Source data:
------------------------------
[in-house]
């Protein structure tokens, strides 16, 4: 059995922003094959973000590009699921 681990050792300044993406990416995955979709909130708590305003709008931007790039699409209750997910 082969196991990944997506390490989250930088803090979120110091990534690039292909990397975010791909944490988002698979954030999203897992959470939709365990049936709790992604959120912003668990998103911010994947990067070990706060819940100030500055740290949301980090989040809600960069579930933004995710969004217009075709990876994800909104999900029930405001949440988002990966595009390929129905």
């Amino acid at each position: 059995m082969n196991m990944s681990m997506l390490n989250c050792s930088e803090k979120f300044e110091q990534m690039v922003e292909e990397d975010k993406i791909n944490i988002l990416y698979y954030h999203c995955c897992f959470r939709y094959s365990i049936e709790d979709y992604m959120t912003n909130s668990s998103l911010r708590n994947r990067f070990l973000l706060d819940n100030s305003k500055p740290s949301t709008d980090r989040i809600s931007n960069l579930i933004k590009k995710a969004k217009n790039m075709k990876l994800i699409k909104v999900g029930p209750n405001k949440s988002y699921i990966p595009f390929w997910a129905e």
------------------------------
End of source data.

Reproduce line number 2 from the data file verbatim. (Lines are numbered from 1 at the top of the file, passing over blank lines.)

């Protein structure tokens, strides 16, 4: 059995922003094959973000590009699921 681990050792300044993406990416995955979709909130708590305003709008931007790039699409209750997910 082969196991990944997506390490989250930088803090979120110091990534690039292909990397975010791909944490988002698979954030999203897992959470939709365990049936709790992604959120912003668990998103911010994947990067070990706060819940100030500055740290949301980090989040809600960069579930933004995710969004217009075709990876994800909104999900029930405001949440988002990966595009390929129905």